Step-by-step farewell to microplastics in cosmetics
6/3/2024 Energy and raw material base in transition Article

Step-by-step farewell to microplastics in cosmetics

Microplastics in scrubs and shower gels deserve a red card. It has been banned in the EU since October 2023. Manufacturers have managed the switch to alternative ingredients well. However, many other products such as shampoo, detergent, hair gel, lipstick and nail varnish are still to be phased out.

A little girl in a big hat smears her mouth and the area around it with bright red lipstick.

Microplastics do not belong in the environment. If they do end up in water, they accumulate in fish and shellfish - and end up back on our plates. According to an EU regulation from October 2023, it may therefore no longer be deliberately added to products where it is released during use. Secondary microplastics, which are created by the decomposition of larger plastic products, are not covered by the regulation. Primary microplastics are banned: synthetic polymer particles that are smaller than 5 millimetres (fibres up to 15 millimetres), insoluble and difficult to break down. Granules on artificial sports surfaces are the largest source. However, numerous cosmetics and detergents, pesticides and pharmaceuticals also fall under the restriction. It is estimated that 42,000 tonnes of microplastics are released in the EU every year.

The ban already applied to some of the products mentioned when the regulation came into force. For example, loose plastic glitter, scrubs and shower gels to which microbeads have been added for an exfoliating or cleansing effect may no longer be placed on the market since 17 October 2023. The manufacturers of microbeads have delivered. They are now using walnut shells or apricot kernels, mineral substances, wax, cellulose capsules or jojoba beads to replace the plastic particles. A number of manufacturers announced the switch much earlier.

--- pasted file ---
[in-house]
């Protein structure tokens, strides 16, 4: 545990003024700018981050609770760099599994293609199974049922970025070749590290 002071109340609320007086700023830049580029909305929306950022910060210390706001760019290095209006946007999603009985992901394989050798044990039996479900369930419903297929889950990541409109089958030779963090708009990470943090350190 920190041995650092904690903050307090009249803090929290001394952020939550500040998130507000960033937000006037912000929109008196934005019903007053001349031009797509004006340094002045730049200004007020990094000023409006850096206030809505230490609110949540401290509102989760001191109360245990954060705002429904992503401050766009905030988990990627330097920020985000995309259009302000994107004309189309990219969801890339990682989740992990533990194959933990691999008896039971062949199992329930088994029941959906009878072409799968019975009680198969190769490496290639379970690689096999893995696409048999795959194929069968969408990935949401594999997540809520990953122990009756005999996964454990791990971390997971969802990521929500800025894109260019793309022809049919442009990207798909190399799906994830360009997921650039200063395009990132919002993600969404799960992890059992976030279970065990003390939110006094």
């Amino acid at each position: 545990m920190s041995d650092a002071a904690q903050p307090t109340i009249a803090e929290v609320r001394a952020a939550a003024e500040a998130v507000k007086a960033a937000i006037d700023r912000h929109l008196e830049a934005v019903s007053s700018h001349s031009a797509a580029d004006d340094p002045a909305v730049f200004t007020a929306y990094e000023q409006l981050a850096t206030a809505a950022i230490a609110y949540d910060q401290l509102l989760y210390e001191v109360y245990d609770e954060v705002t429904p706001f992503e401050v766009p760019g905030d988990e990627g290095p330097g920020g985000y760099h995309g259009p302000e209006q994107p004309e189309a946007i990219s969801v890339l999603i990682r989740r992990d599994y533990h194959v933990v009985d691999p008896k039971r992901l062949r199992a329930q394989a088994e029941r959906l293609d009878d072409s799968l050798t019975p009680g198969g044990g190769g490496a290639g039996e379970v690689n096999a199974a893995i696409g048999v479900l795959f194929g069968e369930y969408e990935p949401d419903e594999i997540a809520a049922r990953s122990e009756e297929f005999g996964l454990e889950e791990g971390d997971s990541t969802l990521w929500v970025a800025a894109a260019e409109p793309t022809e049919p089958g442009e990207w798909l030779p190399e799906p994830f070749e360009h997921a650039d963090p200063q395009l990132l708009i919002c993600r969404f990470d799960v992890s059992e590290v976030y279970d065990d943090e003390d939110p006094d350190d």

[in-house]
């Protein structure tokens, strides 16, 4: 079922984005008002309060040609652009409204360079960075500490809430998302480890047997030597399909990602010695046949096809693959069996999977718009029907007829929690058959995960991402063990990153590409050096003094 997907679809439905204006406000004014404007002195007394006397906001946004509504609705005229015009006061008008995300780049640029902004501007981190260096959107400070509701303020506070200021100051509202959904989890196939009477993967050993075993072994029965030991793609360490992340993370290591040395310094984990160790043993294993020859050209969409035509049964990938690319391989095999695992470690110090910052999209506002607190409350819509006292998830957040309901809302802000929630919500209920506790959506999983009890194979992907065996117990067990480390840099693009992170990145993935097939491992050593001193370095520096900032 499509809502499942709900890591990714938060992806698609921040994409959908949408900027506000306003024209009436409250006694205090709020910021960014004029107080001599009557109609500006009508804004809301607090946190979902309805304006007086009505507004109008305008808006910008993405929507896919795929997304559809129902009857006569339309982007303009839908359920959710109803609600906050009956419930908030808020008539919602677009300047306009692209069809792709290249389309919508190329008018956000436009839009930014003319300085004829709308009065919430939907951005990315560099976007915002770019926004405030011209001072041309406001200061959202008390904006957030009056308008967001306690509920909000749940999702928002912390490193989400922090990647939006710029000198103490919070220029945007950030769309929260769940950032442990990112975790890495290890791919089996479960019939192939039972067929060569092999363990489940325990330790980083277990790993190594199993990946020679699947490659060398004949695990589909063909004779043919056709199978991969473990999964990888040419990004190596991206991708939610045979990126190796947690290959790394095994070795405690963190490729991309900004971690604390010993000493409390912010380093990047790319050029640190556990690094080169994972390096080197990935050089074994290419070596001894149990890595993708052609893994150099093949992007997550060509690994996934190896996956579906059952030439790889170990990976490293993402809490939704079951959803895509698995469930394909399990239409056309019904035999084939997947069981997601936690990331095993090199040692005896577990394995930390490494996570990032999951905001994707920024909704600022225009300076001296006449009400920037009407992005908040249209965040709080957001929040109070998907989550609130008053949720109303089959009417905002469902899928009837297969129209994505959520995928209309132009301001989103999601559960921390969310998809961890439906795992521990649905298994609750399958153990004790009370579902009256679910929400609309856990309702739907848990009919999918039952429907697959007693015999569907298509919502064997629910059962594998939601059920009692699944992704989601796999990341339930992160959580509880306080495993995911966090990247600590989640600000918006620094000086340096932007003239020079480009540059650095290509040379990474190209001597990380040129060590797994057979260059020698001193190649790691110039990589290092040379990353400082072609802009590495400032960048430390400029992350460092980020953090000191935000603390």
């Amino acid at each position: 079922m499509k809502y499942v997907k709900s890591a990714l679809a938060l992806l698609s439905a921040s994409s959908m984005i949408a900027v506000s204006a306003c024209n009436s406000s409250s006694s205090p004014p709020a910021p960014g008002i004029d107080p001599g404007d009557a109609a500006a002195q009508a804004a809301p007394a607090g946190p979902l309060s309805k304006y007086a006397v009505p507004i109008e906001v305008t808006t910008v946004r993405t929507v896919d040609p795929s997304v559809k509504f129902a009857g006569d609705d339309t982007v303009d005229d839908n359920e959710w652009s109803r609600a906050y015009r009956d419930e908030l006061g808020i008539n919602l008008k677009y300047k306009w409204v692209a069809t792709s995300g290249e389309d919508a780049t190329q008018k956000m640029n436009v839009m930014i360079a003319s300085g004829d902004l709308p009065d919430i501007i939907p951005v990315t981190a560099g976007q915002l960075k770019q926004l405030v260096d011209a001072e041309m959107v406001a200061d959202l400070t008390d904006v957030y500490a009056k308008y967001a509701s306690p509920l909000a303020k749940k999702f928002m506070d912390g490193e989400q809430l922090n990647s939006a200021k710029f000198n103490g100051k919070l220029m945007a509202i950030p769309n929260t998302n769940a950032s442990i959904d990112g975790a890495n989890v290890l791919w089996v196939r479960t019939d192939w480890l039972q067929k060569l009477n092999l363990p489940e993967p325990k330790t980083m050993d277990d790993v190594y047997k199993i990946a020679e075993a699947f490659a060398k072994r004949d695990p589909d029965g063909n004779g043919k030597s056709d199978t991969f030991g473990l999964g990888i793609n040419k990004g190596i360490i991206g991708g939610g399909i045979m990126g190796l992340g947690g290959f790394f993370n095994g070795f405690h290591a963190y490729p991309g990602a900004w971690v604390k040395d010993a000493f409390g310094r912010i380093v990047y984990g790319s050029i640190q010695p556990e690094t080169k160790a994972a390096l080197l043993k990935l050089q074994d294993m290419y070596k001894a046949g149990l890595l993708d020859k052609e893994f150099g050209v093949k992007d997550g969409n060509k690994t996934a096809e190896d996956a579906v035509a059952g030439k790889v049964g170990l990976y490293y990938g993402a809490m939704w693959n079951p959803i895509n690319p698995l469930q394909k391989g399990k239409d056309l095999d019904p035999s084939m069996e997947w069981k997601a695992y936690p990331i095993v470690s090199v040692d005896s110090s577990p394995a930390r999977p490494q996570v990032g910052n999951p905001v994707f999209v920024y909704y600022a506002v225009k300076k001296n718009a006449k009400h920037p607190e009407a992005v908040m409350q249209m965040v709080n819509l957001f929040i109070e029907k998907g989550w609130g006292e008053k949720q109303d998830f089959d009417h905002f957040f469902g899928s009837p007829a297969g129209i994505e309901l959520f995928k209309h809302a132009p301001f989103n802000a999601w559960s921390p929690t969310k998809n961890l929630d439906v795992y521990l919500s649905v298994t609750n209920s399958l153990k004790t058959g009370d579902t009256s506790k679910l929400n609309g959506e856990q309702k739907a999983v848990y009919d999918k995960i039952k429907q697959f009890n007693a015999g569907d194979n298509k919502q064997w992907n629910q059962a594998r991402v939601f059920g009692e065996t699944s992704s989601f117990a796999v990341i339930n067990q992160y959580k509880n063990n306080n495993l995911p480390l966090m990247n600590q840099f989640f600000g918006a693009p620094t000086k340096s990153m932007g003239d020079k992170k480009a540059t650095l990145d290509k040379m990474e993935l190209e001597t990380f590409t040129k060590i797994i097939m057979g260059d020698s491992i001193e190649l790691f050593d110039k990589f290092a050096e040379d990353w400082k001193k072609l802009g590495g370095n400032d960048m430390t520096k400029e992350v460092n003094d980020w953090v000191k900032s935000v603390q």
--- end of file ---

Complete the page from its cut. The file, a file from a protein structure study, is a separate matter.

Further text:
Blue containers are filled with white cream on an industrial filling line.   The ban on microplastics will not apply to creams until 2029, but some manufacturers have already made the switch.

Roadmap for phasing out shampoo, creams, make-up and co.

But the phase-out scenario is only just beginning. Microplastics will also be gradually banned in other products:

  • from October 2027 in rinse-off products such as shampoo or shower gel;
  • from October 2028 in washing, care, cleaning and polishing products, air fresheners and waxes
  • from October 2029 in leave-on products such as creams and hair gel that remain on the skin or hair
  • and from October 2035 in make-up products, lipstick and nail varnish.

Producers are therefore being granted a really long transition period in some cases. L'Oréal, whose rinse-off products have been free from microplastics since 2020 according to its own information, shows that things can happen faster than required by law. Beiersdorf has also announced that all Nivea products, including rinse-off, will be free of microplastics by the end of 2021.

Portrait picture of Birgit Huber. Birgit Huber, IKW: ‘Make-up and lipsticks are very complex product formulations. Manufacturers need the long deadlines granted to find suitable alternatives for microplastics.’
But for other products, the years-long changeover phases are also necessary. Birgit Huber, Deputy Managing Director of the German Cosmetic, Toiletry, Perfumery and Wax Association (IKW), assures: ‘The cosmetics industry is using the time to implement the changeover to the applicable legal requirements where necessary.’ However, the replacement of microplastic particles poses a real challenge, especially for some leave-on products such as make-up, lip and nail care. ‘These products involve very complex product formulations,’ says Huber, adding: ‘Manufacturers need these periods of time to find alternatives for the affected products that not only offer adequate product performance and are technically suitable. The alternative solutions must also be available in the appropriate quantity and quality. And finally, the alternatives must also fulfil the high safety requirements for people and the environment.’ Changes in production technology are also often necessary. Dr Beate Pfundstein, whose association ICADA represents around 400 European small and medium-sized cosmetics manufacturers, also points out the high demands placed on the substitutes and adds: ‘In addition, the switch to new materials may require extensive changes to the existing formulation. The development and testing of new substitutes is costly and time-consuming, which is particularly challenging for smaller companies.’